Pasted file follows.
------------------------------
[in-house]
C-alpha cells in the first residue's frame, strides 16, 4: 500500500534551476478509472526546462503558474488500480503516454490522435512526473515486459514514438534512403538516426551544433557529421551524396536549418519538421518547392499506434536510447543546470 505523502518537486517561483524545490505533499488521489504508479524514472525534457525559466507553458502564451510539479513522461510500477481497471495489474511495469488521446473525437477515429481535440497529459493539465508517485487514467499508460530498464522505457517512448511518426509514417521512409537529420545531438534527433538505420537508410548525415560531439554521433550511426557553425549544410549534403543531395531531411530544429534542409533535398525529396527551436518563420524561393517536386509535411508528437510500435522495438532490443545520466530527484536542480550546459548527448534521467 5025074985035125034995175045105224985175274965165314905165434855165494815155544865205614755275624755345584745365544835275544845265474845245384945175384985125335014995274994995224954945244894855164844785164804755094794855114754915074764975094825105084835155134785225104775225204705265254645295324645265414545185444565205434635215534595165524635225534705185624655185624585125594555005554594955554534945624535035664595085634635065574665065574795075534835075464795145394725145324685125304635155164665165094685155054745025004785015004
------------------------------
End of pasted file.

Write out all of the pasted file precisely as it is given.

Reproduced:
[in-house]
C-alpha cells in the first residue's frame, strides 16, 4: 500500500534551476478509472526546462503558474488500480503516454490522435512526473515486459514514438534512403538516426551544433557529421551524396536549418519538421518547392499506434536510447543546470 505523502518537486517561483524545490505533499488521489504508479524514472525534457525559466507553458502564451510539479513522461510500477481497471495489474511495469488521446473525437477515429481535440497529459493539465508517485487514467499508460530498464522505457517512448511518426509514417521512409537529420545531438534527433538505420537508410548525415560531439554521433550511426557553425549544410549534403543531395531531411530544429534542409533535398525529396527551436518563420524561393517536386509535411508528437510500435522495438532490443545520466530527484536542480550546459548527448534521467 5025074985035125034995175045105224985175274965165314905165434855165494815155544865205614755275624755345584745365544835275544845265474845245384945175384985125335014995274994995224954945244894855164844785164804755094794855114754915074764975094825105084835155134785225104775225204705265254645295324645265414545185444565205434635215534595165524635225534705185624655185624585125594555005554594955554534945624535035664595085634635065574665065574795075534835075464795145394725145324685125304635155164665165094685155054745025004785015004